Chapter OneLESSON ONE
Forgive and Forget?
We've all heard the horror stories about hurting people who've been given advice by well-meaning but gravely misguided believers.
"I understand that he hit you last night, but God says you are to turn the other cheek and submit to your husband."
"Yes, you were abused, but that was twenty years ago. Get over it! Besides, he is your father, and the Bible says we're supposed to honor our parents."
"Forgiveness is simply a decision made in obedience to Jesus' command. Just do it. If her offense still bothers you after that, then you must not have been sincere."
"If you've really forgiven her, then you'll forget what she did and carry on the relationship as before. It doesn't matter whether or not she's sorry; the Bible says you are to love her and forgive her seventy times seven!"
Perhaps you've gotten some similar direction yourself-or you've given it in your earnest desire to offer biblical counsel. As believers we want to imitate God, as Scripture commands (Eph. 5:1). We know we are to love one another as he has loved us, so sometimes we harness ourselves to the heaviest yoke within reach and trudge forward in our valiant attempt to obey his toughest commandments.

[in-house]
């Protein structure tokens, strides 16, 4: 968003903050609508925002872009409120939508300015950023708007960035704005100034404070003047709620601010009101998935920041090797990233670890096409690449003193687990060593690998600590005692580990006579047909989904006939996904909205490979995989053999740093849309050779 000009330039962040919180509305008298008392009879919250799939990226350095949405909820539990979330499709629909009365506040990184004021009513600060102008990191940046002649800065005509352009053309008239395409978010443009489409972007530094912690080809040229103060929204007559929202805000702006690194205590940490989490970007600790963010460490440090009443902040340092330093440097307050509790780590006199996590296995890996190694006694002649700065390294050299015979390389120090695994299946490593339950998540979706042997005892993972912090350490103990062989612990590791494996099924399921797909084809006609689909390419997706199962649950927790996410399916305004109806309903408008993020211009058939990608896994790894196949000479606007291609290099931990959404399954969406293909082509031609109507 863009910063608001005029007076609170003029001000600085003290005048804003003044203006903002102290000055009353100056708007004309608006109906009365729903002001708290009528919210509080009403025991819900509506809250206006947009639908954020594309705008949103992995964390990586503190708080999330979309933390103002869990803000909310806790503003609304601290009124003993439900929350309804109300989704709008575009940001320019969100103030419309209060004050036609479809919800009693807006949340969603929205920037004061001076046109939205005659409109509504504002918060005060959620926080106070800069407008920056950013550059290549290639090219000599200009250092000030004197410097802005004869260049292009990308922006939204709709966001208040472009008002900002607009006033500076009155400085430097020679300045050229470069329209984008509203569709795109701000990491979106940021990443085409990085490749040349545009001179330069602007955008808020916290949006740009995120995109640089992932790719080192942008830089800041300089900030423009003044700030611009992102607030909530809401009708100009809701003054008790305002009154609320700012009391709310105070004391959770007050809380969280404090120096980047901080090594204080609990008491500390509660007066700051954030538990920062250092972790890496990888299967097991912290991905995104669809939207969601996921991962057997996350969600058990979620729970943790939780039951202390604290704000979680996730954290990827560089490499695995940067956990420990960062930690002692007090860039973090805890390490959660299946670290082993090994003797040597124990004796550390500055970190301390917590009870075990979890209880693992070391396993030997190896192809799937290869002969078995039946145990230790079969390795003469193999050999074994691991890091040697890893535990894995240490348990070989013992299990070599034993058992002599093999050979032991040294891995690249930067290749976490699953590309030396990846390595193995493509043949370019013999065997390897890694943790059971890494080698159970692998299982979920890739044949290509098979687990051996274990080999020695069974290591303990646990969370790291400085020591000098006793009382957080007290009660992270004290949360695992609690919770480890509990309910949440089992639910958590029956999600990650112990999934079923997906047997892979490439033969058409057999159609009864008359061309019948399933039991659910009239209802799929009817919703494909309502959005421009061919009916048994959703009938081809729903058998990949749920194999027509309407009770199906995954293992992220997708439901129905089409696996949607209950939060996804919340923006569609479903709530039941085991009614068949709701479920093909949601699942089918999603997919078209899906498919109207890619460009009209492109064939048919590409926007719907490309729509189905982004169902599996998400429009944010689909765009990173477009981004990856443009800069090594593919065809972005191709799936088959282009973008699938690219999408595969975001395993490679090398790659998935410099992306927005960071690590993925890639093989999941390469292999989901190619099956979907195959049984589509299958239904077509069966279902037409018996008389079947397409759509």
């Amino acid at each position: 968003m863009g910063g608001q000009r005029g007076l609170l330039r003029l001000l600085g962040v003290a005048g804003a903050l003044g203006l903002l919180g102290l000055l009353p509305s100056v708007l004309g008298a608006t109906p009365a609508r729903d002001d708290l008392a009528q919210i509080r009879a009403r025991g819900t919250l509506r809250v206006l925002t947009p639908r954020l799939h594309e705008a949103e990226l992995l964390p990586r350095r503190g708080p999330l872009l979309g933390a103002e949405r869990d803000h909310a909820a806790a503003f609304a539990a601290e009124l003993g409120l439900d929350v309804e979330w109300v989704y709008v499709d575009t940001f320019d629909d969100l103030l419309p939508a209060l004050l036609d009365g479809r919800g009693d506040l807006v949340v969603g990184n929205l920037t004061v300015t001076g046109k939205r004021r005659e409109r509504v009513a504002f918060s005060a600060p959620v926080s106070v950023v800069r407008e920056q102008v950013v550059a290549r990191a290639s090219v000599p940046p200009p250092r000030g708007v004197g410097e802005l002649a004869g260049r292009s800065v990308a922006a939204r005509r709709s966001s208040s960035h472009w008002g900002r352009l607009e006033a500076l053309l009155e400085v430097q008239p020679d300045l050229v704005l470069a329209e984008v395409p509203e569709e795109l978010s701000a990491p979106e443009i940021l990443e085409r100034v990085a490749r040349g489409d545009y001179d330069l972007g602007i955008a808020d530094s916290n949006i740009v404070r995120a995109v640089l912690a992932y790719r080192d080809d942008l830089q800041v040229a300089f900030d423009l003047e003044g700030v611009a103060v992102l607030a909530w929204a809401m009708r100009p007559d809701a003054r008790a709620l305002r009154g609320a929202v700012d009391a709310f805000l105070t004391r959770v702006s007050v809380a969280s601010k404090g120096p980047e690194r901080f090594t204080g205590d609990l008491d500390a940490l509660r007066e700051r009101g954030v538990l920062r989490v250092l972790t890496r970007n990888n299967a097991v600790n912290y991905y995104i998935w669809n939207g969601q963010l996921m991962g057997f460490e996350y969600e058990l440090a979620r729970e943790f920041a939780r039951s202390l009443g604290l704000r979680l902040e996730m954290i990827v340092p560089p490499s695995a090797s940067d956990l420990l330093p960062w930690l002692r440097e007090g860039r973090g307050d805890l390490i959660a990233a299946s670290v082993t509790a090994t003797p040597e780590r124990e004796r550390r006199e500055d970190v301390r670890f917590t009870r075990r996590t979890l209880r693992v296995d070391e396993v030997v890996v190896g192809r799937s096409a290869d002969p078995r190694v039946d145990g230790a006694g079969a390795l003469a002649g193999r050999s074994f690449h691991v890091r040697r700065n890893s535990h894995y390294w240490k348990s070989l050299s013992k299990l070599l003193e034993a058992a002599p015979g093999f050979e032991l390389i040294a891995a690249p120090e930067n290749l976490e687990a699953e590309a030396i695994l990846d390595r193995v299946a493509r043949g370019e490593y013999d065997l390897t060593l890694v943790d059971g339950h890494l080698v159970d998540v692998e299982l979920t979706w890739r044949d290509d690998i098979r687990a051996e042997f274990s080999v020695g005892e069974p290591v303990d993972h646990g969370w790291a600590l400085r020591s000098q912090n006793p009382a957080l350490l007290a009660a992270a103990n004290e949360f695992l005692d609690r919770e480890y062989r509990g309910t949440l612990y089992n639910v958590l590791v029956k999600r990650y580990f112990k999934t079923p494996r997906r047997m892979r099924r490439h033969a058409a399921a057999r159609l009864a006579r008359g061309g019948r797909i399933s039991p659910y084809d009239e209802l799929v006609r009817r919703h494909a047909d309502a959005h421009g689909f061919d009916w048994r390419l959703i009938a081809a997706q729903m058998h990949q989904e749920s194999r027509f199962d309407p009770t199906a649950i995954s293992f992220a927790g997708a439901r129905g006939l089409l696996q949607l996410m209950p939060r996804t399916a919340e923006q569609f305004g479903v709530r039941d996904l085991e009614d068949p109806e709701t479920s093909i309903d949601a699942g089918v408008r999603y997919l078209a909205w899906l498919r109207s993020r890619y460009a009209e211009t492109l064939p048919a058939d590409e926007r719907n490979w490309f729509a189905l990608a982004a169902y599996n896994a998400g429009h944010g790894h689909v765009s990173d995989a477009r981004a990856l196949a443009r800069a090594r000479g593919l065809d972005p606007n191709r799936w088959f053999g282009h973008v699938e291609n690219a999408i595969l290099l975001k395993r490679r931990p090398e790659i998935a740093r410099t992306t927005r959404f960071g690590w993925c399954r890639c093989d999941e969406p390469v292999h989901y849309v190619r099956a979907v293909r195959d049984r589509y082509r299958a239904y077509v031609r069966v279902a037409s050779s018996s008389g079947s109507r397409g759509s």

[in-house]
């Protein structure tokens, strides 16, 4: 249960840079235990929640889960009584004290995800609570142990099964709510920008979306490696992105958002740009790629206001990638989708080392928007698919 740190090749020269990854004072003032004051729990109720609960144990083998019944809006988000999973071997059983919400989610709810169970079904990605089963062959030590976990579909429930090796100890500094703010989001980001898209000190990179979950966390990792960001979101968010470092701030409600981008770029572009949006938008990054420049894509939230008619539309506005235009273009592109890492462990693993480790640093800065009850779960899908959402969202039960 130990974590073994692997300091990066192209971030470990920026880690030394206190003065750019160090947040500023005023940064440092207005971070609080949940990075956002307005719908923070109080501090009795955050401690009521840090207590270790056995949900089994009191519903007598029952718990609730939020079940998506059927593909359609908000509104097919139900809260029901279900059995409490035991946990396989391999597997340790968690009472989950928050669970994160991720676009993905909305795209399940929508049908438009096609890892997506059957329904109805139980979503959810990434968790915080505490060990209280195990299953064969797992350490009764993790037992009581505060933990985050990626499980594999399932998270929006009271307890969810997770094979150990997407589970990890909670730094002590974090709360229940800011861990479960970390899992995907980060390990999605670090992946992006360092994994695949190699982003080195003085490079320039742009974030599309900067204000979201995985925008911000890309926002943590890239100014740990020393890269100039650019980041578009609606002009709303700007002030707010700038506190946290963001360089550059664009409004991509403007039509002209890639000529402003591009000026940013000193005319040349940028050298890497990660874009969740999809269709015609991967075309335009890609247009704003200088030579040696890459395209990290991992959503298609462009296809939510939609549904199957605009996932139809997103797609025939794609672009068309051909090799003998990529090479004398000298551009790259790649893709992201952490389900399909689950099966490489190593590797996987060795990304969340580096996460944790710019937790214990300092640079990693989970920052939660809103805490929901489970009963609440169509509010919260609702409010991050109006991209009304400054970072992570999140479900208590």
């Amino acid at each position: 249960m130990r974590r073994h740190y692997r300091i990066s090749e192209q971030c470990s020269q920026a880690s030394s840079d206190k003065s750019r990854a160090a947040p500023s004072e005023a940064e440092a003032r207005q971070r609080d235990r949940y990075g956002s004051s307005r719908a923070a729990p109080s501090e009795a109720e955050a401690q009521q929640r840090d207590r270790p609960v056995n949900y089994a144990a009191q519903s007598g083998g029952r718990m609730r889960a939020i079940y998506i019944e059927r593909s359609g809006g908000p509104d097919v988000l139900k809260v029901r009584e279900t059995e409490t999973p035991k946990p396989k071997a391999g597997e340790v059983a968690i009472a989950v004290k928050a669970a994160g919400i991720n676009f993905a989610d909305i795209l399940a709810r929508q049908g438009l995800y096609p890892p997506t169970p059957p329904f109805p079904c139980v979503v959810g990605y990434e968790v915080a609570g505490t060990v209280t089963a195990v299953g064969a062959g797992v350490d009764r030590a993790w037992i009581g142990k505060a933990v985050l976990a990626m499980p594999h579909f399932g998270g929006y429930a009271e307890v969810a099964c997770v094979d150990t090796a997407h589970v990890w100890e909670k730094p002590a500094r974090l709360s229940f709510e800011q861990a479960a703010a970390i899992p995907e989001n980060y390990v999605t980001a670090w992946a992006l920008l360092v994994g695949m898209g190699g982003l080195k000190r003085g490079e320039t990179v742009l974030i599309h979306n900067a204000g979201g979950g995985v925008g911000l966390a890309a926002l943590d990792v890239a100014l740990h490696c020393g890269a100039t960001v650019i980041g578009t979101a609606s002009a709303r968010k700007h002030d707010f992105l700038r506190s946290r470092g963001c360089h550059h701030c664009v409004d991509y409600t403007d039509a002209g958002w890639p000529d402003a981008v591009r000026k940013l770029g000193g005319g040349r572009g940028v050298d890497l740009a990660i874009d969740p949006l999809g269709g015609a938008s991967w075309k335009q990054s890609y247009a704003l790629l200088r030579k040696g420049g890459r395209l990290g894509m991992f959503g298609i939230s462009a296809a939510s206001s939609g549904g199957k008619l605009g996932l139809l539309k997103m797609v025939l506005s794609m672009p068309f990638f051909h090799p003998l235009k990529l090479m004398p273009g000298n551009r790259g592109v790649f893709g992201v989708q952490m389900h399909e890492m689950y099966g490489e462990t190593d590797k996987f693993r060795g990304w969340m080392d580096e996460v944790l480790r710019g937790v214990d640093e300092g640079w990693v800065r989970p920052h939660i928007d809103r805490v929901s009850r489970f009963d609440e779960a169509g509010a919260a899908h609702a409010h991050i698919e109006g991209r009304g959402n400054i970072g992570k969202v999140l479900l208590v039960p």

But is that what he expects? Then what did he mean when he told us to come to him for rest because his yoke is easy and his burden is light (Matt. 11:28-30)? Perhaps we make his commands to love and forgive more rigorous than he meant them to be. Perhaps in our sincere desire to please him, we've perverted part of his intent.
In this lesson we'll explore what biblical forgiveness is and what it is not. You may find that you've been pulling a load you need to leave on God's shoulders.
Love is the power behind forgiveness. But it does not work the way a lot of people suppose. Love is not a soft and fuzzy sentiment that lets people get away with almost everything, no matter what they do to us. Love forgives, but only because love is powerful. Lewis B. Smedes
A Moment for Quiet Reflection
1. Make room for at least fifteen minutes of private time and settle in to ask yourself some questions. What do you think forgiveness is? How does it look? Reflect on your personal definitions and write them down.
2. In what specific ways has your perspective on what it means to forgive been influenced by what your family or religion has taught you?